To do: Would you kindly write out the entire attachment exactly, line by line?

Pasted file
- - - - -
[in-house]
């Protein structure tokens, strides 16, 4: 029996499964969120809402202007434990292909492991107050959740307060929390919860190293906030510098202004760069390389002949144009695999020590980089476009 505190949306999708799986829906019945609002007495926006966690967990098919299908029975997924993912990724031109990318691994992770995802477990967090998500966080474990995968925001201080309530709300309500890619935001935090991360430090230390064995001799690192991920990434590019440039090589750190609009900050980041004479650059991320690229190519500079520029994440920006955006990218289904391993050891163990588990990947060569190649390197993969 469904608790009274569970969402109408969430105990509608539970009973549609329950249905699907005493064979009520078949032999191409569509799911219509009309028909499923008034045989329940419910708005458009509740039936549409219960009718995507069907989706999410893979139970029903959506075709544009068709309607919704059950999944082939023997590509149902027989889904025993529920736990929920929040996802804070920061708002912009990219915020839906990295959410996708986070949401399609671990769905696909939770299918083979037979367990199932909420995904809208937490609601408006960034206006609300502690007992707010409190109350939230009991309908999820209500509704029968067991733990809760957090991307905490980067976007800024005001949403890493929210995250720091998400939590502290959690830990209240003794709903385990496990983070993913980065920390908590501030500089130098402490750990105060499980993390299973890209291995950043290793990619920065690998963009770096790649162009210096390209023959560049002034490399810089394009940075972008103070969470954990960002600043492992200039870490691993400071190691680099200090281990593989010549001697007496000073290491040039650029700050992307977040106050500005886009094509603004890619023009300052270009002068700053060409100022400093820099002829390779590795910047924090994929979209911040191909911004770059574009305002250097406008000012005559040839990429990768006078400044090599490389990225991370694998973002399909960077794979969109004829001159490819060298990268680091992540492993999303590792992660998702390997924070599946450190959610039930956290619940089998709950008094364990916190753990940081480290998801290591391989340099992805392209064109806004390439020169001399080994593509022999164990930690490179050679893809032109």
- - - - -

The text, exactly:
[in-house]
């Protein structure tokens, strides 16, 4: 029996499964969120809402202007434990292909492991107050959740307060929390919860190293906030510098202004760069390389002949144009695999020590980089476009 505190949306999708799986829906019945609002007495926006966690967990098919299908029975997924993912990724031109990318691994992770995802477990967090998500966080474990995968925001201080309530709300309500890619935001935090991360430090230390064995001799690192991920990434590019440039090589750190609009900050980041004479650059991320690229190519500079520029994440920006955006990218289904391993050891163990588990990947060569190649390197993969 469904608790009274569970969402109408969430105990509608539970009973549609329950249905699907005493064979009520078949032999191409569509799911219509009309028909499923008034045989329940419910708005458009509740039936549409219960009718995507069907989706999410893979139970029903959506075709544009068709309607919704059950999944082939023997590509149902027989889904025993529920736990929920929040996802804070920061708002912009990219915020839906990295959410996708986070949401399609671990769905696909939770299918083979037979367990199932909420995904809208937490609601408006960034206006609300502690007992707010409190109350939230009991309908999820209500509704029968067991733990809760957090991307905490980067976007800024005001949403890493929210995250720091998400939590502290959690830990209240003794709903385990496990983070993913980065920390908590501030500089130098402490750990105060499980993390299973890209291995950043290793990619920065690998963009770096790649162009210096390209023959560049002034490399810089394009940075972008103070969470954990960002600043492992200039870490691993400071190691680099200090281990593989010549001697007496000073290491040039650029700050992307977040106050500005886009094509603004890619023009300052270009002068700053060409100022400093820099002829390779590795910047924090994929979209911040191909911004770059574009305002250097406008000012005559040839990429990768006078400044090599490389990225991370694998973002399909960077794979969109004829001159490819060298990268680091992540492993999303590792992660998702390997924070599946450190959610039930956290619940089998709950008094364990916190753990940081480290998801290591391989340099992805392209064109806004390439020169001399080994593509022999164990930690490179050679893809032109």